This post was written by Felix M. Wilke.
Many papers and posts have already appeared on the EU rule of law crisis, in particular on serious doubts regarding the independence and impartiality of the judiciary in certain Member States. In light of the recent judgment against Poland (C-204/21), more are likely to follow. For the most part, the discussion concerns potential reactions under primary law and the effects the crisis already has had on the European Arrest Warrant. There have been some predictions that the crisis also would affect judicial cooperation in civil and commercial matters (e.g. by Frąckowiak-Adamska). Indeed, how could it not? In this post I want to flag some issues and ideas to be fleshed out in a later publication, based on a presentation I gave at the IAPL Summer School 2023. As always, comments are very much welcome.
Mutual Trust and its Limits
It all goes back to mutual trust. According to the CJEU, mutual trust in particular means the presumption that other Member States comply with EU law and with the Charter of Fundamental Rights (Opinion 2/13). If we know or have very good evidence that another Member State’s judiciary is not independent or impartial, and the Member State thus cannot guarantee the right to a fair trial, this assumption seems to have been rebutted. One can hardly do business as usual, i.e. continue to apply instruments like Brussels Ibis that are based on mutual trust as if nothing had changed.
We actually have famous precedent for that from the field of judicial cooperation in criminal matters. In LM, the Court of Justice held that the “real risk” of a breach of the fundamental right to an independent tribunal “is capable of permitting the executing judicial authority to refrain, by way of exception, from giving effect to a [European Arrest Warrant]”. Granted, Article 1(3) of the Framework Decision on the European Arrest Warrant contains the express admonition that the Decision does not modify the Member States’ obligation to respect fundamental rights – even though the immediately prior provision of paragraph 2 requires them to execute any European Arrest Warrant based on mutual recognition.
In one area based on mutual trust, then, courts in one Member State can under certain circumstances review whether trust is actually warranted. This has been dubbed “horizontal Solange” (Canor), as opposed to “reverse Solange” (von Bogdandy et al.) and the good old regular “Solange” (Germany’s Constitutional Court). As long as – solange – there are no systemic violations of the rule of law, each Member State should cooperate with the others. So, should we pull a “horizontal Solange” in civil and commercial matters? Should it perhaps be a “modified horizontal Solange”, adjusted to the specifics of civil proceedings?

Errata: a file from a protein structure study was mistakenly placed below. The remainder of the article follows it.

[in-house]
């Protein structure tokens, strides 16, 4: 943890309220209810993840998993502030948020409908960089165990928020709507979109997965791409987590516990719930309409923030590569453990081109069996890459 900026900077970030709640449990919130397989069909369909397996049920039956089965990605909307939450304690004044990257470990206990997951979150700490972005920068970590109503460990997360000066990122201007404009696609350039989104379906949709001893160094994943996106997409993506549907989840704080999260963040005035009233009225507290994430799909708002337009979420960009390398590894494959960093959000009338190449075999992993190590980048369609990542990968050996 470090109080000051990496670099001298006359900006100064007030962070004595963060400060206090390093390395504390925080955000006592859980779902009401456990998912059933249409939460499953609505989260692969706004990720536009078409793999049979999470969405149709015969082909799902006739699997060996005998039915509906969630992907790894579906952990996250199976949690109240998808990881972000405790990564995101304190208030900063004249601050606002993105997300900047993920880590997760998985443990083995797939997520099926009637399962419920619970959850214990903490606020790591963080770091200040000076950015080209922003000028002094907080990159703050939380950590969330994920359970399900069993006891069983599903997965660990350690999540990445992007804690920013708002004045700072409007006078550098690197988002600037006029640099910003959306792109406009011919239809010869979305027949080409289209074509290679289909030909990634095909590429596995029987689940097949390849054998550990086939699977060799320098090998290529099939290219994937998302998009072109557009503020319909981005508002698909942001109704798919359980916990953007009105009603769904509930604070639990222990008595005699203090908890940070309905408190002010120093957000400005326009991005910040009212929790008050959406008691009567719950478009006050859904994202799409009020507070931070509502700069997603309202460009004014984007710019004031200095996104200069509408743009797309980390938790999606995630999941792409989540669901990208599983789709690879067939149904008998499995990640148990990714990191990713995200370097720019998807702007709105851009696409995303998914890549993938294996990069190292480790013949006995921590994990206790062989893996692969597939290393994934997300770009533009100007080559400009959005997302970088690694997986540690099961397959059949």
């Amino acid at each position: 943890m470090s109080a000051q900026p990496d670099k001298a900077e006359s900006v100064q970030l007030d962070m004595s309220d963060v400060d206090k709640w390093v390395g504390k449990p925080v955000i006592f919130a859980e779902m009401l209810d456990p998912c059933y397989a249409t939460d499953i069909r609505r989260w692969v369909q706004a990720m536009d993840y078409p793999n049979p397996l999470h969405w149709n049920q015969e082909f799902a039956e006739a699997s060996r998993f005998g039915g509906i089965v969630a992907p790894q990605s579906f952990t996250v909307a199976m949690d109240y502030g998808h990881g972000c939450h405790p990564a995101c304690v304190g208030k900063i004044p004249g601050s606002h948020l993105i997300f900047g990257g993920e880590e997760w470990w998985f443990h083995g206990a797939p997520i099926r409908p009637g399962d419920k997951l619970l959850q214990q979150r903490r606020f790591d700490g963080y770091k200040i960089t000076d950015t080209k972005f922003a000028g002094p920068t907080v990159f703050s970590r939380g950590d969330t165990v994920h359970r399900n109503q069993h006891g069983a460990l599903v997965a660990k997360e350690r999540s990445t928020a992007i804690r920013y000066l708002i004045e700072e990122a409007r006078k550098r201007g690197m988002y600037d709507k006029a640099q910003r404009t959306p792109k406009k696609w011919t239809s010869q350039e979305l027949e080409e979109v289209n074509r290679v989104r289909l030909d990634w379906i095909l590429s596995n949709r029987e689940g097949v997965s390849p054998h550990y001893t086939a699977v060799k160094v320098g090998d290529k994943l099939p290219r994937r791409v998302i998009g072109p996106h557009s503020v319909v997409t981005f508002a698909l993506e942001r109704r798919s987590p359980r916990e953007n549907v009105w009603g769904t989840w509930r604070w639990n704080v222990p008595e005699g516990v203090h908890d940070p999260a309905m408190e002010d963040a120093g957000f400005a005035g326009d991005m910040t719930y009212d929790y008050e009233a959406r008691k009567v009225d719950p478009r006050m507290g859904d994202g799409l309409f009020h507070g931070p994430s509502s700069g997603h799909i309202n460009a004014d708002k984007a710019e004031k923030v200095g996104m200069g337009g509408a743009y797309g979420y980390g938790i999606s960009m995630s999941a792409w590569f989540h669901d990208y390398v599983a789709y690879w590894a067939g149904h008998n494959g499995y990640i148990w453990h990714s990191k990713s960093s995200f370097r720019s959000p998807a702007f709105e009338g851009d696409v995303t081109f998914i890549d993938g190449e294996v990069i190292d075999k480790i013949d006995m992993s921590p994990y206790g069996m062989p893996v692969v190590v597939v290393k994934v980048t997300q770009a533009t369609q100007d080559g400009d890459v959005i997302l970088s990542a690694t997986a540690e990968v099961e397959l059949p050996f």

Horizontal Solange as Part of Public Policy Reservations
One obvious answer is that we have been doing so in civil and commercial matters, anyway. For the Brussels Regime has always contained a public policy reservation (now Art. 45(1)(a) Brussels Ibis). Public policy is the classic tool of trust management (M. Weller). It is accepted that violations of procedural fundamental rights in another Member State can trigger this reservation. While Brussels Ibis lacks a clear statement on fundamental rights like Article 1(3) Framework Decision on the European Arrest Warrant, the obligation to respect the fundamental rights of the Charter exists as a matter of course when Member States are “implementing” EU law (Article 51(1) of the Charter). Thus, even if the vague Recital 38 Brussels Ibis did not exist, public policy must be interpreted against the backdrop of the Charter. More importantly, even instruments of judicial cooperation in civil and commercial matters without a written public policy reservation must be interpreted as allowing a review of potential fundamental rights violations in another Member State.
But to rely on public policy does not come without obstacles. Should the burden of proof rest with the applicant even where there are systemic deficiencies in another Member State? Should an application even be necessary? The seriousness of the rule of law problems and their relation to the public interest might suggest a negative answer, but this would likely ask too much of those tasked with enforcing foreign judgments, in particular non-judicial bodies. And what about the unwritten condition of exhaustion of all remedies in the Member State of origin (Diageo Brands)? Some would say that it does not make sense, period. At least it does not make sense if the foreign judiciary as such does not meet the standards of independence and impartiality. Systemic deficiencies obviate the exhaustion requirement as it itself is based on mutual trust.